South Dakota has some unique laws when it comes to personal injury and negligence. Some states bar recovery for losses suffered in a car wreck if the victim contributed to their own injuries in any way, while others only bar recovery if a driver was 51% responsible or more. Some states even leave the door open for a claim when the victim was 99% responsible.
South Dakota does things a bit differently. It’s the only state that uses a form of contributory negligence that says that a plaintiff is barred from recovery only when they are “slightly” at fault for their own losses when compared to the defendant’s negligence.
What does that mean, in practical terms?
What it takes to make someone “slightly” more at fault than another driver for a wreck is somewhat nebulous, but one ruling by the state’s Supreme Court held that 30% fault was too much to be considered “slight,” although every case is unique.
Assuming that a victim is held partially responsible for their losses, this state’s version of comparative negligence requires any award to be reduced by the plaintiff’s share of fault. In other words, if a victim suffered losses worth $100,000 but they were found to be 10% at fault for the wreck, they would only receive $90,000, instead.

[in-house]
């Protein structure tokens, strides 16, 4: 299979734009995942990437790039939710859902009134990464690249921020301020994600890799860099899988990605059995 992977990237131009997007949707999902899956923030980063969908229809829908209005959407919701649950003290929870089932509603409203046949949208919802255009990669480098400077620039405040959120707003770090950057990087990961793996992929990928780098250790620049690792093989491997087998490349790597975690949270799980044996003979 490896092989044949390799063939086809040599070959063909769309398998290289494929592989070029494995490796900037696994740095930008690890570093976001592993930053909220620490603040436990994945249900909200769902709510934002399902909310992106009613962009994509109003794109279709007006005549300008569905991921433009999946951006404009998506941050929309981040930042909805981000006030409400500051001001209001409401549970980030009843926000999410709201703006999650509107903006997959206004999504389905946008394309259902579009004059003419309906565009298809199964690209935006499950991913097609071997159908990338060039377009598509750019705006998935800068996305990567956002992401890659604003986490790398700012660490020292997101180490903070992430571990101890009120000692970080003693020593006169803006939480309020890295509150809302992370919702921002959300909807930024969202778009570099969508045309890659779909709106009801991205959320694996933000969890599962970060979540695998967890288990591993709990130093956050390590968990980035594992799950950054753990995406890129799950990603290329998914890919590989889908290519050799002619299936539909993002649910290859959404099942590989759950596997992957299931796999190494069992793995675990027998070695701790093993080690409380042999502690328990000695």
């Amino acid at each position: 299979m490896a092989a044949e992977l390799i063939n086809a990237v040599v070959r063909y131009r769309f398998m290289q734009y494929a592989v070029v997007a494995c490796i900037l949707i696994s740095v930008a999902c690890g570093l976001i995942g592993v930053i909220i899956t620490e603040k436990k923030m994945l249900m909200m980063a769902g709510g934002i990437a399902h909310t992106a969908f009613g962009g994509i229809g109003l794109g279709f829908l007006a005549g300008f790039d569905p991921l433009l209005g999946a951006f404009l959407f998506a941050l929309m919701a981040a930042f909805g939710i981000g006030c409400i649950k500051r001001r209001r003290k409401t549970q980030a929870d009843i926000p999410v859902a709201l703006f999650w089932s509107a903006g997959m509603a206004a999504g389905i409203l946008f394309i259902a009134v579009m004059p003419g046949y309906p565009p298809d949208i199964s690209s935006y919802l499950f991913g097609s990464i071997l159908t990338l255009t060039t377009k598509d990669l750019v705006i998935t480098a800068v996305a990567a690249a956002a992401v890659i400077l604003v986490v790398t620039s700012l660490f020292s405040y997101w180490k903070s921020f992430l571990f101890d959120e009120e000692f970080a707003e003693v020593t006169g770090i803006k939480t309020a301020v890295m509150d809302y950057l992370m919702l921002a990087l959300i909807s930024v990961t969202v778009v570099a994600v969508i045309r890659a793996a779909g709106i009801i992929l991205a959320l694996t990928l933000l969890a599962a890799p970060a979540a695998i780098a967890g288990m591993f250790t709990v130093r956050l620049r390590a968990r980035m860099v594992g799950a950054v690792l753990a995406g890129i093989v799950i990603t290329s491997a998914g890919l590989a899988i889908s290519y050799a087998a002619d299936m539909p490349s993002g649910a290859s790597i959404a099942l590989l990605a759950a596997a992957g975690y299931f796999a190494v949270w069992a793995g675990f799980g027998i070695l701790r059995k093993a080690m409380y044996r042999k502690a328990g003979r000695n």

In essence, all this means car accident victims need to be very careful what they say to other drivers, the authorities and – in particular – the other driver’s insurance company. The wrong statement could lead to questions about the level of fault they bear with the wreck.
Car wrecks are inherently frustrating, and they can create a lot of financial and physical havoc in someone’s life. People get tripped up when they don’t understand how fault affects their potential recovery. Experienced legal guidance can help you avoid getting caught in an insurance trap that leaves you with less than you need or are due.